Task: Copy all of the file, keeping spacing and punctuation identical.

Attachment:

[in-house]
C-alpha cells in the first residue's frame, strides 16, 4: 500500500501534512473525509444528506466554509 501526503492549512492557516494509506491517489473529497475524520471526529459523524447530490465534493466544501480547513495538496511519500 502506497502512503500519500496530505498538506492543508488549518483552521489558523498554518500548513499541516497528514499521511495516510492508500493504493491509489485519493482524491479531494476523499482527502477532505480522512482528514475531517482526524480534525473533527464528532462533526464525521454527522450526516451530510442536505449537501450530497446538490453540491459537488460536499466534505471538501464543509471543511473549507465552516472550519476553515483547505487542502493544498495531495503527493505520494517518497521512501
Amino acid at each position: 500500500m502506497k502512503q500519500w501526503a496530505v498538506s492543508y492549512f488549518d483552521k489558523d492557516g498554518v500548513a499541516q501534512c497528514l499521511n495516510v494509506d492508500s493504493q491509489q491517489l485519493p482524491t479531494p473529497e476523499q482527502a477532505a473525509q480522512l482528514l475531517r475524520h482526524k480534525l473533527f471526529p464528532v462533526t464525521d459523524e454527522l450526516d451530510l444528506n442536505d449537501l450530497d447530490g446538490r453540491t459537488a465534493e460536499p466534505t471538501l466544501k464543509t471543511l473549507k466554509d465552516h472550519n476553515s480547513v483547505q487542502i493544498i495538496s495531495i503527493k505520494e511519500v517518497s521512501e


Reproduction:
[in-house]
C-alpha cells in the first residue's frame, strides 16, 4: 500500500501534512473525509444528506466554509 501526503492549512492557516494509506491517489473529497475524520471526529459523524447530490465534493466544501480547513495538496511519500 502506497502512503500519500496530505498538506492543508488549518483552521489558523498554518500548513499541516497528514499521511495516510492508500493504493491509489485519493482524491479531494476523499482527502477532505480522512482528514475531517482526524480534525473533527464528532462533526464525521454527522450526516451530510442536505449537501450530497446538490453540491459537488460536499466534505471538501464543509471543511473549507465552516472550519476553515483547505487542502493544498495531495503527493505520494517518497521512501
Amino acid at each position: 500500500m502506497k502512503q500519500w501526503a496530505v498538506s492543508y492549512f488549518d483552521k489558523d492557516g498554518v500548513a499541516q501534512c497528514l499521511n495516510v494509506d492508500s493504493q491509489q491517489l485519493p482524491t479531494p473529497e476523499q482527502a477532505a473525509q480522512l482528514l475531517r475524520h482526524k480534525l473533527f471526529p464528532v462533526t464525521d459523524e454527522l450526516d451530510l444528506n442536505d449537501l450530497d447530490g446538490r453540491t459537488a465534493e460536499p466534505t471538501l466544501k464543509t471543511l473549507k466554509d465552516h472550519n476553515s480547513v483547505q487542502i493544498i495538496s495531495i503527493k505520494e511519500v517518497s521512501e